Jim McMahon the quarterback savior? Give us a break. McMahon, who rode the bench last season with the Eagles, has spent nearly as much time on injured reserve in his 11 seasons as on the field. What's more, the offensive line is a sieve; Minnesota was shortsighted in allowing Lowdermilk and Habib to get away. The Vikings have actually given a job to Izel Jenkins, a cornerback who was burned more often than your backyard grill during his five forgettable years in Philadelphia.
For such an aggressive fellow, CEO Carl Peterson was strangely quiet in free agency. His prize: 33-year-old running back Marcus Allen, who left the Raiders in a huff after 11 years. The other K.C. recruits, offensive linemen Reggie McElroy (Raiders) and Danny Villa (Phoenix), are retreads.
They Treaded Water, Which Is Bad
They lost Heyward, quarterback Bobby Hebert and tackle Stan Brock and signed quarterback Wade Wilson (Atlanta), running back Brad Muster (Chicago) and tackle Tootie Robbins (Green Bay). This was the equivalent of a trade that hurt both teams.
They needed a pass rusher like White or the Saints' Wayne Martin and got neither. They needed to keep linebacker Wilber Marshall but lost him to the Oilers. Marshall will be replaced by former Giant Carl Banks, who never became the dominant player New York thought he would be.
They Got Taken to the Cleaners
They were desperate for offensive linemen, but they dawdled before increasing their offer for Galbreath, who signed with Green Bay. Owner William Clay Ford then phoned general manager Chuck Schmidt and blistered him with a stop-fooling-around speech. In the end Detroit got some players—Fralic, former Charger tackle David Richards and former Chief guard Dave Lutz—whom most teams weren't pursuing, and spent $13 million to get them.
They Got Hurt
The impending league-wide salary cap (roughly $30 million per team, beginning in '94) could send San Francisco reeling into mediocrity. The Niners didn't match the offer Holt got from Atlanta, and they didn't want to lock themselves into a four-year deal for White, so they lost the chance they had to sign him. And last Saturday, Jerry Rice, who became the highest-paid receiver in history 11 months ago, said he wanted a huge raise because of quarterback Steve Young's new, $5.35 million-a-year deal. The good news? McDonald could be the impact player San Francisco needs.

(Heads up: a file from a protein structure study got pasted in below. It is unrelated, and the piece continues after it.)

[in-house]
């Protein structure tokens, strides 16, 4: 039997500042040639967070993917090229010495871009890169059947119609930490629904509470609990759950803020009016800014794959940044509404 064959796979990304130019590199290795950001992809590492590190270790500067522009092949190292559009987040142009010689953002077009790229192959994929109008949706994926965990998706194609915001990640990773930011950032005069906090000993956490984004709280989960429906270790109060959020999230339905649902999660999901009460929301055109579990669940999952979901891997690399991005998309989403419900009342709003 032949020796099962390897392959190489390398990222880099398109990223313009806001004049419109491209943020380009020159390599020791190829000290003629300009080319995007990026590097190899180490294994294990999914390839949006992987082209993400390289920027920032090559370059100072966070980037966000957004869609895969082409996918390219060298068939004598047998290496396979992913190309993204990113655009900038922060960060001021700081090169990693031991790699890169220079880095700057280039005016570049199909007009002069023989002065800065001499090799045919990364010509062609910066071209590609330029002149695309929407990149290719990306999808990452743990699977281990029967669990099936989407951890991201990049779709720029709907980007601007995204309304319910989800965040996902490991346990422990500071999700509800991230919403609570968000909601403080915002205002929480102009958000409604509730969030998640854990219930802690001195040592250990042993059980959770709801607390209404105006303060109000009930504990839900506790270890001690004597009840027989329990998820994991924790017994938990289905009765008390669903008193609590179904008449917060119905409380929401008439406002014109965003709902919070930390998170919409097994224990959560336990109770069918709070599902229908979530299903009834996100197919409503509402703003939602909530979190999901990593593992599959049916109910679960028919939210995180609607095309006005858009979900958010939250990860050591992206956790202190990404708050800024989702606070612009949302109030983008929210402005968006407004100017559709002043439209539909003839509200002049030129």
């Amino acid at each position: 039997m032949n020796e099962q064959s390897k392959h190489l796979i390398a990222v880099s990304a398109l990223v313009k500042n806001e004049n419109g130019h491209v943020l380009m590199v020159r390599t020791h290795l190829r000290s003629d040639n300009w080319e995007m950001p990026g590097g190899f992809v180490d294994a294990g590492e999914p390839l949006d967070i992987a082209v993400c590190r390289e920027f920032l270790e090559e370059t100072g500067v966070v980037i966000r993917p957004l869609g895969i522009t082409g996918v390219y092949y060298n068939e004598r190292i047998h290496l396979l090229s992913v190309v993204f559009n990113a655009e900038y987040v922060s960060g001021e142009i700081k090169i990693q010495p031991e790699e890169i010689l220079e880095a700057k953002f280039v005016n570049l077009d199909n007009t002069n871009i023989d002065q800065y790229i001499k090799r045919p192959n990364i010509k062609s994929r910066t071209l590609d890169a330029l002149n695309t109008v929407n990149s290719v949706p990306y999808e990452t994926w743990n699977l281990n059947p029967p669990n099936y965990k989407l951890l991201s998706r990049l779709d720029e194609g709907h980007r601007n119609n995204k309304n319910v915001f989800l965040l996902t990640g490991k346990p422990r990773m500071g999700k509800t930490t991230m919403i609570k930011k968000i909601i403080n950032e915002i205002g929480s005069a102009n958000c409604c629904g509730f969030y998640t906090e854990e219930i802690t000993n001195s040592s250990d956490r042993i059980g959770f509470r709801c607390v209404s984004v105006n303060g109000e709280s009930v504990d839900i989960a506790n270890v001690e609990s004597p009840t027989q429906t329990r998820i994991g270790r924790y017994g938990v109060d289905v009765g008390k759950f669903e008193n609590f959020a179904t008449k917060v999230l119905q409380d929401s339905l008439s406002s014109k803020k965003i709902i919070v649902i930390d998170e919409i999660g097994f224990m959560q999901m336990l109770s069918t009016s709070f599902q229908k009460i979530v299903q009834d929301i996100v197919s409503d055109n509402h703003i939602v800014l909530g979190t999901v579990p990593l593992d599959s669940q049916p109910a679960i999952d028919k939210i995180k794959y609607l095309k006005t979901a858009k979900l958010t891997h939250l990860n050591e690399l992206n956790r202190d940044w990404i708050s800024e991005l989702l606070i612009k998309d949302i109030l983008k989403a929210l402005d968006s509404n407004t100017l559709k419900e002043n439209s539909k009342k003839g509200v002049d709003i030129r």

Pittsburgh lost two of its best noses for the ball on defense, Nickerson and Williams. The Steelers unwittingly invited offers for O'Donnell by tendering him the minimum contract proposal, then were forced to match Tampa Bay's three-year, $8 million deal to keep him. Pittsburgh hopes that former Ram linebacker Kevin Greene can give the team a couple of good pass-rushing years.
They lost the leader of the defense, White, and Byars, the soul of the offense. Not to mention eight other guys. Philly replaced them with four Pro Bowlers from a bygone era: tight end Mark Bavaro (Browns), safety Erik McMillian (Jets), nosetackle Michael Carter (49ers) and defensive end Tim Harris (49ers), who may still be suspended for violating the league's alcohol policy.
Nobody wants to play in Cincinnati. Quarterback Boomer Esiason fled to the Jets. Local legend tackle Anthony Munoz retired to get out. Good soldier Eric Thomas, who had a traumatic knee reconstruction three years ago, said that he wanted to show loyalty to the Bengals. So what does he do? He follows Esiason to the Jets. Cincinnati will have to take advantage of the forthcoming salary cap to grab premier players who have grown too expensive for teams with large payrolls. "We're going to be sitting there, vulturelike," says general manager Mike Brown. "The worm will turn."
It's hard to sell Seattle to free agents because the team looks so dismal. The Seahawks got a nice third wideout in former Cowboy Kelvin Martin but overpaid for overweight tight end Ferrell Edmunds (Miami).
Wolford says in amazement, "I went to them last year and told them, 'Let's do a new deal now.' I just wanted [Washington tackle Jim] Lachey money, not anything like what I got. And they wouldn't do it." Translation: Wolford could have been kept by Buffalo for $1.2 million a year last fall. He'll make $2.55 million a year in Indianapolis. Nose-tackle Jeff Wright would have signed last year for $850,000, but Bill Polian, who was fired as Buffalo's general manager in February, says both negotiations were KO'd by owner Ralph Wilson's financial adviser, Jeff Littmann. With Wolford gone, the Bills had to re-sign Wright at $1.5 million a year. The Bills also lost five other players and much of their depth.
They re-signed quarterback Cody Carlson, and Paul Tagliabue had to force them to honor their deal for Marshall. That was the beginning and the end of free agency for this underachieving team, which hasn't advanced beyond the second round of the playoffs in the nine-year Warren Moon era. "We didn't think there was anything out there that could help us," says general manager Mike Holovak. That's the spirit.